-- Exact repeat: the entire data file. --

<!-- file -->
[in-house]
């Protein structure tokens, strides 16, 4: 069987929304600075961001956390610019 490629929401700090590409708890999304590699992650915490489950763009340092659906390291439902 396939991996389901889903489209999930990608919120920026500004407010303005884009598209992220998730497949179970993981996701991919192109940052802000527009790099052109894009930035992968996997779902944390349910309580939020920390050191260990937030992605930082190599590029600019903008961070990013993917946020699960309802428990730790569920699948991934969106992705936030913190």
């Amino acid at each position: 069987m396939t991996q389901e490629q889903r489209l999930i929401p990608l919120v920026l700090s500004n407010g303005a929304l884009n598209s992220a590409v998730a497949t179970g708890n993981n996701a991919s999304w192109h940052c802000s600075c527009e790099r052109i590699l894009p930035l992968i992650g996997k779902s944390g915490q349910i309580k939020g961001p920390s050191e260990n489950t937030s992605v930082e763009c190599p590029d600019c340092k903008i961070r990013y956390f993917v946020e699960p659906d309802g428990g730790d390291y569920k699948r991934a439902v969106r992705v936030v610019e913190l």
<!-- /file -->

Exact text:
[in-house]
């Protein structure tokens, strides 16, 4: 069987929304600075961001956390610019 490629929401700090590409708890999304590699992650915490489950763009340092659906390291439902 396939991996389901889903489209999930990608919120920026500004407010303005884009598209992220998730497949179970993981996701991919192109940052802000527009790099052109894009930035992968996997779902944390349910309580939020920390050191260990937030992605930082190599590029600019903008961070990013993917946020699960309802428990730790569920699948991934969106992705936030913190």
């Amino acid at each position: 069987m396939t991996q389901e490629q889903r489209l999930i929401p990608l919120v920026l700090s500004n407010g303005a929304l884009n598209s992220a590409v998730a497949t179970g708890n993981n996701a991919s999304w192109h940052c802000s600075c527009e790099r052109i590699l894009p930035l992968i992650g996997k779902s944390g915490q349910i309580k939020g961001p920390s050191e260990n489950t937030s992605v930082e763009c190599p590029d600019c340092k903008i961070r990013y956390f993917v946020e699960p659906d309802g428990g730790d390291y569920k699948r991934a439902v969106r992705v936030v610019e913190l």